Should the boy not want to spend time with his dad (which may be the case, as he may feel like he abandoned him or whatever else the ex has convinced the child of, when it may be as, given what we've read, dad really didn't seem like he put a whole lotta effort into maintaining his parental rights) you recommend seeking counseling with the child, the ex and Dad to try and re-establish the relationship.

        Request going to mediation to start to work out a parenting agreement, and should she refuse, take her to court. But money shouldn't be the only consideration in this as Dad is entitled to be a Dad, and there are resources at the ready to help minimize the legal costs.


        • #5
          Child support is the right of the child from birth, it does not need a court order to be owed. A judge has discretion if the amount owed is large and would cause undue hardship, or if the child's needs have been met and the amount would just be a transfer of capital from the father to the mother, however this is up to the judge to decide on a case by case basis, you cannot just "look it up".

          You must submit proof of income. If all you have is paystubs then that is what you must submit. Why would you not? If you do not submit any proof how far do you think you will get? You may submit last year's tax return and assessment (for self-employed you will certainly need both to detail expenses) but a judge will certainly want to know the current employment income.

          Don't get caught up in being contrary. Be open and accurate and make a full disclosure. Prepare for the worst, owing retroactivly, and hope for the best. Otherwise you are setting yourself up for disaster and bitterness.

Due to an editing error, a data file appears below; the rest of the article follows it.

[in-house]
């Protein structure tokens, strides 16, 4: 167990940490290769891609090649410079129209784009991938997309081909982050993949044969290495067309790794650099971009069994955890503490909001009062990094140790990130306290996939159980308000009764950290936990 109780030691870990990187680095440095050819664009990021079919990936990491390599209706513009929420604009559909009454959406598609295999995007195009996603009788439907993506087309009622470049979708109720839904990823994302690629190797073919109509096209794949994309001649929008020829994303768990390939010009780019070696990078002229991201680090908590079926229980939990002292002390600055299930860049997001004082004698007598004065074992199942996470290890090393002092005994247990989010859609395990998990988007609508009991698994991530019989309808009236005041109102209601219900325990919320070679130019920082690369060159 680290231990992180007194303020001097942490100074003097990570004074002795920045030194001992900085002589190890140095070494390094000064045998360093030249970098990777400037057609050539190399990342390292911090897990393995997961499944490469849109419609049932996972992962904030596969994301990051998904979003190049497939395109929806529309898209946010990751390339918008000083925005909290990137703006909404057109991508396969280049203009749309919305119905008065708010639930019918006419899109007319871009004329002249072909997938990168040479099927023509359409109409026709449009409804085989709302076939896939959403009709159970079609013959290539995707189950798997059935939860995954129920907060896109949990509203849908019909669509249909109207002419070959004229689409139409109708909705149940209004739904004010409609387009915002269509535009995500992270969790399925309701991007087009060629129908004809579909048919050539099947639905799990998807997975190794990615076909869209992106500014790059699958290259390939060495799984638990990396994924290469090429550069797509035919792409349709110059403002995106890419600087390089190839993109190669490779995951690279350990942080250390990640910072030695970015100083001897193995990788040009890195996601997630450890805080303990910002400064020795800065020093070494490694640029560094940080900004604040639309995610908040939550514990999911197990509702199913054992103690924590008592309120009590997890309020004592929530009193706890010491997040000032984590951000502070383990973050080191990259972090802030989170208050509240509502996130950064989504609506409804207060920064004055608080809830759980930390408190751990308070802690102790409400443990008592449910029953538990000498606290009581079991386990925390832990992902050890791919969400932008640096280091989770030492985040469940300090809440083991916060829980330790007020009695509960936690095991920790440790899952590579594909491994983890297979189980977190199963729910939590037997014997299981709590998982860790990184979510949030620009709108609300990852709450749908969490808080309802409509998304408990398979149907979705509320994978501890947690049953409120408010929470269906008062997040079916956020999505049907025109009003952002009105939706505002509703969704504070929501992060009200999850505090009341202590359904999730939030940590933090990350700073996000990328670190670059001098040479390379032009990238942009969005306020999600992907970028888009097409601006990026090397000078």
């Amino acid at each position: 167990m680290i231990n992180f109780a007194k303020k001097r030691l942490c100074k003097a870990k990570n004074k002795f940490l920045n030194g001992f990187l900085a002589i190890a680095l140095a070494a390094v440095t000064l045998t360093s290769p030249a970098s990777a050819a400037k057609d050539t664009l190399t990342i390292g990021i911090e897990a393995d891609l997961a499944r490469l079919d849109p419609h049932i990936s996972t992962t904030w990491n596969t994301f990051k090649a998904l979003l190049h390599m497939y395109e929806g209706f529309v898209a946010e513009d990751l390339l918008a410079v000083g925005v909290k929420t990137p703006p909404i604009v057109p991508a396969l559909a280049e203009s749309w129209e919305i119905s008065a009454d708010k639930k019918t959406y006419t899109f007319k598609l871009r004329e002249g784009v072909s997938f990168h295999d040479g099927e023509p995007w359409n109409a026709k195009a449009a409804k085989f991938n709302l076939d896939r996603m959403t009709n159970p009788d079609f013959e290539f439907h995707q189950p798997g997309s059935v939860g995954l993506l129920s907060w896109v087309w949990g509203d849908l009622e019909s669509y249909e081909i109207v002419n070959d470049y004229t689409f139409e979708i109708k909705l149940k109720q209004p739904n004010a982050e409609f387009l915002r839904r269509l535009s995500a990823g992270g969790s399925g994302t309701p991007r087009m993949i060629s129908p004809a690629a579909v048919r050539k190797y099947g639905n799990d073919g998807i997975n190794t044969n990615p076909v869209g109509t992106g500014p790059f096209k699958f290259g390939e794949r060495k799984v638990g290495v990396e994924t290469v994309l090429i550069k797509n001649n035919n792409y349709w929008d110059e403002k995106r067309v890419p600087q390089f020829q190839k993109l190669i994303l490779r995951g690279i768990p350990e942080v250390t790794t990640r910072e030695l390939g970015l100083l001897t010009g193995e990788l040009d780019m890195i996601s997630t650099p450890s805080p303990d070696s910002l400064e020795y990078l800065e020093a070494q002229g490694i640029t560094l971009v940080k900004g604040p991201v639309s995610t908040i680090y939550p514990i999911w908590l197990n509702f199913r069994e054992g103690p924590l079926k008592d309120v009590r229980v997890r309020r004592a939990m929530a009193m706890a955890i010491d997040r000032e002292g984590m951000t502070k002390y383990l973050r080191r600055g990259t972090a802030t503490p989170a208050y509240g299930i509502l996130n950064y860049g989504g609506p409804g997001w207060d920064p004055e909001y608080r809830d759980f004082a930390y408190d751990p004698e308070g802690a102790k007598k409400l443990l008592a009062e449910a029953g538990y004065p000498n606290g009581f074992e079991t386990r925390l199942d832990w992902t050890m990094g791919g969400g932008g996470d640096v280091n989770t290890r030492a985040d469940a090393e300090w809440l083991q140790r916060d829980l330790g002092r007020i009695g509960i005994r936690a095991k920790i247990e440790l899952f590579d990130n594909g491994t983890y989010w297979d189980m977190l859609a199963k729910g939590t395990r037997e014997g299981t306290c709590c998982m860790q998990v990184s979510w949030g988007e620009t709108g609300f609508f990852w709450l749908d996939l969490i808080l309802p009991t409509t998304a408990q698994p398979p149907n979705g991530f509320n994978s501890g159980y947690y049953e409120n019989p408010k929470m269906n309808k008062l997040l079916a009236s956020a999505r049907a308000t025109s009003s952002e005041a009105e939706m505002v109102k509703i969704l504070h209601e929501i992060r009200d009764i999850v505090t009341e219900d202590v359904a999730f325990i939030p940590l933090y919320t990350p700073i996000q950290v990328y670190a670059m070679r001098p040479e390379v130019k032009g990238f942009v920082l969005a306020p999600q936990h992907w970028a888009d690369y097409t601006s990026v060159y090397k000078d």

• #6
            well he was paying suport mess, up until she took off. He has found her via online and she would not provide him with her address for him to forward cheques. She stated "we do not want your money, we're fine" She makes alot of money, way more then us and I am unable to work due to various health conditions and he works a 16 an hour job and supports me and two kids. Back pay would certainly pose undue hardship at this time.

            Do not think I am against paying his child for a second, but I do not agree that when we offered in the past and she wouldn't accept it that now she thinks she can threaten us with it.

            Again with no court order, she has no legal grounds and certainly none to push us around. We are not in the courts with her. Though at this point I think I would rather be, cause this is all very confusing and frustrating. I have a verbal agreement with my ex for 200 a month in child support. It has been like this for 9 years, no problems. If only it could be so easy in this situation. The worst part is having no contact with his child instead of just being treated as a bank.


            • #7
              Taken from a website of an Ontario Law Lawyer.(ottawa

              "How far back can I ask a court for child support?"

              Generally, a court won't order child support back beyond the date that the application for child support is made, unless the other parent has done something blameworthy to delay your claim. So, if you are entitled to child support, it is important that you see a family law lawyer and pursue your claim right away.

              She has known our whereabouts the whole time from mutual friends. We haven't left town and have always been available via listed number address etc..


              • #8
                Thanks hammerdad and I totally agree. This has always been a problem in our relationship. But there is alot more to the story and I do not feel like sharing all that. I know he would love (and always has, but this woman is deeply disturbed and manipulative) to have a relationship with his kid, but because child is now 15, is there a point trying to regain access? Would court ever consider counselling then maybe visitation? If so, I will certainly look into this further. I think we definetly need a lawyer.

                Hammerdad you mentioned something about putting funds into an account and then being released when parenting schedule takes place, is this the norm? wouldn't a court frown upon that or could we make our own account for child? Also the ex said she doesnt want child support but wants him to help pay for upcoming university (child is 15) and so she wants the table amount monthly deposited into an account. So basically the "child support" is going towards education. I know it doesn't make a difference what the money goes towards but this is what she said.


                • #9
                  Originally posted by HammerDad View Post
                  Dad needs to get off his duff and ask his for his nutsack back.